Snacks & Candy

Kraft, Cadbury C-Store Synergies

Rosenfeld hopes to leverage Cadbury's strength in U.S. convenience channel
NORTHFIELD, Ill. -- Kraft Foods Inc. CEO Irene Rosenfeld wants to use newlyand contentiouslyacquired Cadbury PLC's strength in U.S. convenience stores, where it sells Trident and Dentyne gum, to sell more Ritz crackers, according to a Wall Street Journal report.

She also plans to use Cadbury's distribution network in emerging markets such as India and Mexico to sell more Kraft products by sharing trucks and store contacts, said the report.

But to smoothly integrate her new brands, she must mend fissures caused by the $19 billion hostile takeover of the iconic [image-nocss] British confectioner, which angered U.K. lawmakers and Cadbury employees.

The bid's initially stock-heavy mix also vexed Kraft investors including Warren Buffett, whose Berkshire Hathaway Inc. is Kraft's biggest shareholder. Rosenfeld ultimately increased the cash component, but Buffett still thought she overpaid. And her shareholders are anxious to see if she can wring out enough savings to increase earnings by a promised 9% to 11% over the next three to five years. The deal became effective February 2, the report said.

In an interview with the Journal, excerpted here, Rosenfeld shared her plans for Kraft after the merger:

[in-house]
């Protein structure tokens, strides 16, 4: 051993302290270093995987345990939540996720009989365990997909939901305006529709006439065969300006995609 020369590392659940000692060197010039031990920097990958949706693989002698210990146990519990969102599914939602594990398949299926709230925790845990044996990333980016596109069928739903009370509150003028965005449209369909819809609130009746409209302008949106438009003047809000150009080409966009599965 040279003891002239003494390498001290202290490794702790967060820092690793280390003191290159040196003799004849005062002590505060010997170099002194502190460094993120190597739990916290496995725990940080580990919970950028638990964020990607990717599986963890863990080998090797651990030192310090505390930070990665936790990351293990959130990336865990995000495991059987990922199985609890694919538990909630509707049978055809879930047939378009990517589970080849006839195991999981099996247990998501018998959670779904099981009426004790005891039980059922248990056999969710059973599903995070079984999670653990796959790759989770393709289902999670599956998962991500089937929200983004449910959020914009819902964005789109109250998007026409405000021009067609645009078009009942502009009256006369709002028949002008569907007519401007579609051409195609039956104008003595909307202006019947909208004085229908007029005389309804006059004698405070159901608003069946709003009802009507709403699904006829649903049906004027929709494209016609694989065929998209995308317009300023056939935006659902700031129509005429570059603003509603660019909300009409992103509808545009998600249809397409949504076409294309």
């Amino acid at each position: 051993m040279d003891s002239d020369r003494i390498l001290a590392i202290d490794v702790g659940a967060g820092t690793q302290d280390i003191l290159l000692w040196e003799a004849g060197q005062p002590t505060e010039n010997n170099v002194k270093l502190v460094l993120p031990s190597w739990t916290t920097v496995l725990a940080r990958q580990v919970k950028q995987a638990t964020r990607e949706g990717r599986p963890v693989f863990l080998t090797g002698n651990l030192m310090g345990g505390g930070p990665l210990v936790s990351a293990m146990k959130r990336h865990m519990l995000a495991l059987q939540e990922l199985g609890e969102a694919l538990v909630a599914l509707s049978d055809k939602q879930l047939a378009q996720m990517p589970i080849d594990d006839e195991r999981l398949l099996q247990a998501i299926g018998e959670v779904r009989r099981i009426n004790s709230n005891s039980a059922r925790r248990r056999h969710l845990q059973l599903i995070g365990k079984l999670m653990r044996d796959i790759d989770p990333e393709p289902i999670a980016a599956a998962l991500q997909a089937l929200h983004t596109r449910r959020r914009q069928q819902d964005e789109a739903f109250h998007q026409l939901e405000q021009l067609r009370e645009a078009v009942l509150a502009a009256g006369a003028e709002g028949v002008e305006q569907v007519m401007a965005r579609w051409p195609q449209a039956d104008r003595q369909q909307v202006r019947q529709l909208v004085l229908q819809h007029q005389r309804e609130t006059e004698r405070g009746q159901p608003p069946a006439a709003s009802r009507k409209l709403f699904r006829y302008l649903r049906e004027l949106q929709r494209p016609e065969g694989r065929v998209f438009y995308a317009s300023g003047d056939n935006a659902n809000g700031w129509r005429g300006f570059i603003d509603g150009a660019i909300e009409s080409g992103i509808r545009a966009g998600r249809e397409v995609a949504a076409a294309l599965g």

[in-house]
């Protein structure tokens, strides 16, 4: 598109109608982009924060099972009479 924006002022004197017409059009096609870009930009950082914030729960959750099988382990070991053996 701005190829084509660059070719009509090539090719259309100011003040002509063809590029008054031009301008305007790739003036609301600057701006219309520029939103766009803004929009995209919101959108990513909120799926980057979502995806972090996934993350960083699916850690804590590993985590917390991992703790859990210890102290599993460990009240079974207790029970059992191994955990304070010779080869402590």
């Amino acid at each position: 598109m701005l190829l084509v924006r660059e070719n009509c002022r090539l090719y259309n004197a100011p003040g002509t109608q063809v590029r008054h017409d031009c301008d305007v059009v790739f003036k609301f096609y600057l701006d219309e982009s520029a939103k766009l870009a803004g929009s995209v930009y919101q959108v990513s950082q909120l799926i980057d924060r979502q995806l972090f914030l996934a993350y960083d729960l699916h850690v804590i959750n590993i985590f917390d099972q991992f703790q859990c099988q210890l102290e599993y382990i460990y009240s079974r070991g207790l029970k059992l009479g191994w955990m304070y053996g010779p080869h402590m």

WSJ: How will the deal help you grow in the U.S.?

Rosenfeld: Kraft is strong in traditional supermarket channels and Cadbury is very strong in gas marts and convenience stores. In the U.S., with the strong distribution system that Cadbury has for their gum business, we see excellent opportunity to take [Kraft] biscuit productsOreos, Ritz crackersinto convenience stores.

WSJ:How is Cadbury's business doing so far?

Rosenfeld: Everything we have seen so far would suggest that it is as good as we had hoped and perhaps better.

WSJ: Are you seeing an upturn in U.S. consumer spending?

Rosenfeld: Not yet. In a number of our categories we are still seeing growth trends that are considerably slower than what we had seen historically.

WSJ: Which products are slower?

Rosenfeld: A number of our categories tend to be discretionarygum and candy, biscuits and cookies. It's not so much that consumers aren't eating them [but] they are working hard to use up what they already have before they buy again.

The good news is the most significant impact to our business from the recession was the shift from [restaurants] to food at home, which benefited us. Brands like Oscar Mayer cold cuts, cheese slices, Kool-Aid, play well as value offerings.

WSJ: What are you doing to prepare for an upturn?

Rosenfeld: We make sure we have a range of price points. In coffee, for example, we've got Starbucks [coffee beans] at the upper end and Maxwell House kind of mainstream.
We saw a strong resurgence [in the downturn] of our [lower-priced] Oscar Mayer cold cuts business, but we did not stop investing in more upscale products like Deli Creations [ready-to-assemble sandwiches that Kraft is advertising more heavily].

In [discretionary] categories like gum, candy, biscuits, the [consumer] use rate is a little slower. [But] we are [increasing advertising] in those categories because we believe that companies can benefit from making investments during the downturn to emerge stronger as the economy improves.

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